The Ontario Proposition: Details and Feedback from the SceneRandi DruzinSeptember 8, 2017
The province also announced that the sale of marijuana will be restricted to those 19 years and older (a year above the minimum age recommended by the federal government’s cannabis task force) and that the consumption of marijuana will not be legal anywhere but in private residences.
This makes Ontario the first province to establish a plan to manage the sale and distribution of cannabis—a task that has been delegated to the provinces by the federal government.
Forty cannabis stores will be up and running when recreational marijuana becomes legal across the country next July.
During today’s press conference, Ontario Attorney General Yasir Naqvi also said the government is committed to shutting down the dozens of dispensaries currently operating in the province illegally. “Dispensaries are not legal now and will not be legal under the new model,” said Naqvi. “They will be shut down. If you are operating a dispensary, you are now on notice.”
He said provincial officials will meet with municipalities and law enforcement officials to create a plan of attack.
“Dispensaries are at a crossroads in Ontario with many storefronts choosing to shut down,” Lisa Campbell, of the Toronto-based Cannabis Friendly Business Association, said in response to today’s announcement. “There will be a long battle in the coming years ahead, which will be fought in courts. We have been fighting the government retail model for two years now, but the writing was on the wall.”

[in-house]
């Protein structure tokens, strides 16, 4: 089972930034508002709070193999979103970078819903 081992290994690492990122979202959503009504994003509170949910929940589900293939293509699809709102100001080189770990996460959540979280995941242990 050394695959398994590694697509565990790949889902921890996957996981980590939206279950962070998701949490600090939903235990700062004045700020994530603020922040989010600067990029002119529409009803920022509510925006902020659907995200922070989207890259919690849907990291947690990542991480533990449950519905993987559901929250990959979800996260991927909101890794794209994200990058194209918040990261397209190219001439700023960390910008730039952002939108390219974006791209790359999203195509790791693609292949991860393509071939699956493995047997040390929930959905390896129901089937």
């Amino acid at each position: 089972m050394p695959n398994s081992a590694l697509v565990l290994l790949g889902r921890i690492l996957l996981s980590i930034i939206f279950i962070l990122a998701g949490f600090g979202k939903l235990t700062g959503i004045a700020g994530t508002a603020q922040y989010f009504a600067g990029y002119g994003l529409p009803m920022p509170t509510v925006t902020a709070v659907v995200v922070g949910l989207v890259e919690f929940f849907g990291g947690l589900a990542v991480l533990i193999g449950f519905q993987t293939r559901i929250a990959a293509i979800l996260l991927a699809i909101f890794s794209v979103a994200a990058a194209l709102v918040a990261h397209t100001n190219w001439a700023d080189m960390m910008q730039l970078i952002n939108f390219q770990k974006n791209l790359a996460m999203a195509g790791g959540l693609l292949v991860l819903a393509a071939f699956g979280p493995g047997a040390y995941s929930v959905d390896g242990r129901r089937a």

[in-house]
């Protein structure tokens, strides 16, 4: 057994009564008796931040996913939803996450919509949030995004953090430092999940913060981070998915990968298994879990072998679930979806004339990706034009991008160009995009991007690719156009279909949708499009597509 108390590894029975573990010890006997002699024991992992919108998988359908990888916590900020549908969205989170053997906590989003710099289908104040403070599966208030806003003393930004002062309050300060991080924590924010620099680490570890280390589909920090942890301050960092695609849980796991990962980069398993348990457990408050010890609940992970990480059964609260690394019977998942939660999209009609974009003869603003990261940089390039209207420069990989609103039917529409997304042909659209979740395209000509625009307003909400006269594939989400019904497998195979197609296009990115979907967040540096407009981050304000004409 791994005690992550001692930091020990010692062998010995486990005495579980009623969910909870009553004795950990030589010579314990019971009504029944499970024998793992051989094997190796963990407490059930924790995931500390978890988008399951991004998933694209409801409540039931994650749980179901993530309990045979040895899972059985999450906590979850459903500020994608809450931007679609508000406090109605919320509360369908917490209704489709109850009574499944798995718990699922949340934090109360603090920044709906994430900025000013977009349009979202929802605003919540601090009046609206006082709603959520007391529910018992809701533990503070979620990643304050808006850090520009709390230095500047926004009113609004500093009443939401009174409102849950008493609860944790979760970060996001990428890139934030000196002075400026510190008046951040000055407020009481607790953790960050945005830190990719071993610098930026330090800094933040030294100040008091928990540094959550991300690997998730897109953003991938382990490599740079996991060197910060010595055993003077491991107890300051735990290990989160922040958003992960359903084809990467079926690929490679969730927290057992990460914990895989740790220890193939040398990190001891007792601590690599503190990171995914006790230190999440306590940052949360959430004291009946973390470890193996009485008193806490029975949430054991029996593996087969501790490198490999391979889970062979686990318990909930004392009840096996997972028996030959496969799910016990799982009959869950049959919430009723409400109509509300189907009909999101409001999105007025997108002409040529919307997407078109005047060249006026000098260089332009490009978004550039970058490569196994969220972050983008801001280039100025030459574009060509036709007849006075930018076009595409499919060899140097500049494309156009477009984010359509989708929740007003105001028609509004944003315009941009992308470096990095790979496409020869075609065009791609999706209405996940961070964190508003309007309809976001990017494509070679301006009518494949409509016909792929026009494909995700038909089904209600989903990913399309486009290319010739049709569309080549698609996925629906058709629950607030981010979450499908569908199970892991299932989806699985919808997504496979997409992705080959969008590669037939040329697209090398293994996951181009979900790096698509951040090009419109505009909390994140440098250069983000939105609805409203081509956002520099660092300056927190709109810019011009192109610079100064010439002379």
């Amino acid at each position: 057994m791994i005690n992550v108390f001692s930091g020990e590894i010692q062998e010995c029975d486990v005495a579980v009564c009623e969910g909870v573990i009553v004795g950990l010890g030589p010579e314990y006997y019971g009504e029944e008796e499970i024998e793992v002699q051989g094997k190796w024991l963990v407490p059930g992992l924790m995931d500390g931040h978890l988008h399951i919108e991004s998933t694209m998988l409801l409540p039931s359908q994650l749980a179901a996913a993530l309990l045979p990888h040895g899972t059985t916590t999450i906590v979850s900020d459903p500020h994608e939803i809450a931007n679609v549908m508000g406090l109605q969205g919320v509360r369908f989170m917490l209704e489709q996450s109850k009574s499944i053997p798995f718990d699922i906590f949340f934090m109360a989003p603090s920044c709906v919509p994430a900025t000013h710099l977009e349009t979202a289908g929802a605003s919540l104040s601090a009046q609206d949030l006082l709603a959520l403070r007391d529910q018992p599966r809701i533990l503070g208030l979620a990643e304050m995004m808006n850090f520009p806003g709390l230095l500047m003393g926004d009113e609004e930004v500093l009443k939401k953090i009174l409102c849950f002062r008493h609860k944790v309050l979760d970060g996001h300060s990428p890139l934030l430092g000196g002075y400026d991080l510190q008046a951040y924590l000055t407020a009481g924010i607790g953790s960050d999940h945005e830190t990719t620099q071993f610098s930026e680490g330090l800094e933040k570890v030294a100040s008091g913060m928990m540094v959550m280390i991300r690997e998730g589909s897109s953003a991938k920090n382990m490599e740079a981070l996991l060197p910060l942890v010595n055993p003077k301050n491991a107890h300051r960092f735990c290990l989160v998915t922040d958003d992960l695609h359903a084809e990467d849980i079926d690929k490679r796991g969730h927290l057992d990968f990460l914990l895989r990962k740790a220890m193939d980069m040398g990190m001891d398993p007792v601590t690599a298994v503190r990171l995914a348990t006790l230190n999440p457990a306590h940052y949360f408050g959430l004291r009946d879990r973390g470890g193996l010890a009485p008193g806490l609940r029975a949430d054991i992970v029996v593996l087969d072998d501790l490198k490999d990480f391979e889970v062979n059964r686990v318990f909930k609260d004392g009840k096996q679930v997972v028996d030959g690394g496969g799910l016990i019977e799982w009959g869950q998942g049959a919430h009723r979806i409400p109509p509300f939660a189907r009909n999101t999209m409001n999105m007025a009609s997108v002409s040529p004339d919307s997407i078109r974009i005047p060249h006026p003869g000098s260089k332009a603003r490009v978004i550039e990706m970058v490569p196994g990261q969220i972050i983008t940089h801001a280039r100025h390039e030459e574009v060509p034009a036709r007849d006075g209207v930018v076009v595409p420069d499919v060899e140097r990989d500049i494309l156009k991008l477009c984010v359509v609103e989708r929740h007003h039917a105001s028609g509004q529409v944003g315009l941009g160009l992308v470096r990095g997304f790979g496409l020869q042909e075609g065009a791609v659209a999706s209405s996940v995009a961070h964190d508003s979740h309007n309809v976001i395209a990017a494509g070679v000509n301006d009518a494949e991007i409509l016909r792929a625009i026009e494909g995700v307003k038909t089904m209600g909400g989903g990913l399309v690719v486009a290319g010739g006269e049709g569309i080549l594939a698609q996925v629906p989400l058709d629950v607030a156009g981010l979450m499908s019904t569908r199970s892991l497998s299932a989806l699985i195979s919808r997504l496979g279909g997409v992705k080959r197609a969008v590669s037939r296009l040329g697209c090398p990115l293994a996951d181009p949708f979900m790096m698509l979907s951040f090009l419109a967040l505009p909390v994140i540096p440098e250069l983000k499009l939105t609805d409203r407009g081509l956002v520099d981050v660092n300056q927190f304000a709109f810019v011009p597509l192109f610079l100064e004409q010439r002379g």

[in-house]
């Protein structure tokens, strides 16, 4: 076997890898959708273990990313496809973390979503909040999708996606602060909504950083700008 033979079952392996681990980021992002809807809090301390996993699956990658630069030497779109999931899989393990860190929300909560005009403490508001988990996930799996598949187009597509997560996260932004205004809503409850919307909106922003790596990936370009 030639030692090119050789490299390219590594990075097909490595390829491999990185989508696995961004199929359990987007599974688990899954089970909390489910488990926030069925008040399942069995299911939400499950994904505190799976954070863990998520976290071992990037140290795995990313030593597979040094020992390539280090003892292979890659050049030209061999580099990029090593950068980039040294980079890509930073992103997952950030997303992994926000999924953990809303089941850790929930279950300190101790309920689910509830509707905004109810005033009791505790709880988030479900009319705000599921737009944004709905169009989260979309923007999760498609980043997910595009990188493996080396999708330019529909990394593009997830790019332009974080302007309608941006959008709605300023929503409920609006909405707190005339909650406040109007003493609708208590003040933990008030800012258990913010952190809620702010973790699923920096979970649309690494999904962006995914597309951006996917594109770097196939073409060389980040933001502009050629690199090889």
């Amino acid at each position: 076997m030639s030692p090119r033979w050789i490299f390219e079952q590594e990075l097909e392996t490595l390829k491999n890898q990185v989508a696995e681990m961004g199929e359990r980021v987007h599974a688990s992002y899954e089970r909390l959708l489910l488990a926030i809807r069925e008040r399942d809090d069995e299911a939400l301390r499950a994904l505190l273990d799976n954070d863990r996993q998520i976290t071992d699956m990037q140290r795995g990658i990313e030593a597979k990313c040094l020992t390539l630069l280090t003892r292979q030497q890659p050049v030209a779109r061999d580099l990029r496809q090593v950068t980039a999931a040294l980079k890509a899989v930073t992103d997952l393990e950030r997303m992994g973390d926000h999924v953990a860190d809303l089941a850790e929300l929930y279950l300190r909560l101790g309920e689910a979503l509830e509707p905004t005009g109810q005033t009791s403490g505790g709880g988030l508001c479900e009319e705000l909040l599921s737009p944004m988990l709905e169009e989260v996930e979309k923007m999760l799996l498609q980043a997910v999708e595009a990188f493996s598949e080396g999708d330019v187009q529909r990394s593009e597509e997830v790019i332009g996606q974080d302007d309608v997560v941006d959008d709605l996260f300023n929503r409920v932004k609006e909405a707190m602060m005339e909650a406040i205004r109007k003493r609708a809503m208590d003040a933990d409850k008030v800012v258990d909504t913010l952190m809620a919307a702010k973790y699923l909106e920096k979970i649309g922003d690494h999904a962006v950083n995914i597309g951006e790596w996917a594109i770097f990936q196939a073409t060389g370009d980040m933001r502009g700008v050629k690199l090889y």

Forty cannabis stores will be up and running when recreational marijuana becomes legal across the country next July, Sousa said, with another 40 opening within the next twelve months. He said he expects 150 marijuana stories to be operating in the province by the end of 2020. (For comparison, Ontario is home to 651 liquor stores.)
Pricing and taxation have yet to be determined, but Sousa said the price of cannabis in the stores will be low enough to discourage consumers from buying it on the black market.
“Currently the LCBO is the largest buyer of wine globally, which means they could easily be the largest buyer of weed in the near future,” said Campbell. “This has huge implications internationally as we are currently negotiating NAFTA. Having a government monopoly on distribution hopefully means stronger trade negotiations for cannabis. Ontario and California are trade partners, so potential for future LCBO import could be enormous.”
Though the province is restricting consumption of recreational marijuana to private residences, it has not ruled out allowing it to be consumed elsewhere in the future. Sousa said the government could look at that possibility down the road.
In coming up with its new policy, Naqvi said, the province looked at the American states that have legalized cannabis for recreational use. Based on those observations, he said, he believes the province has come up with a “safe and sensible framework.” “The experience of those states has shown us that it’s better to start off with strong controls and re-evaluate later,” added Sousa. He added that the province’s goal is to “supplant the illicit market.”
“While it’s easy to see the negative there are many future possibilities,” said Campbell, “including licensing cannabis use in bars, lounges and restaurants once the federal government sorts out the final details.”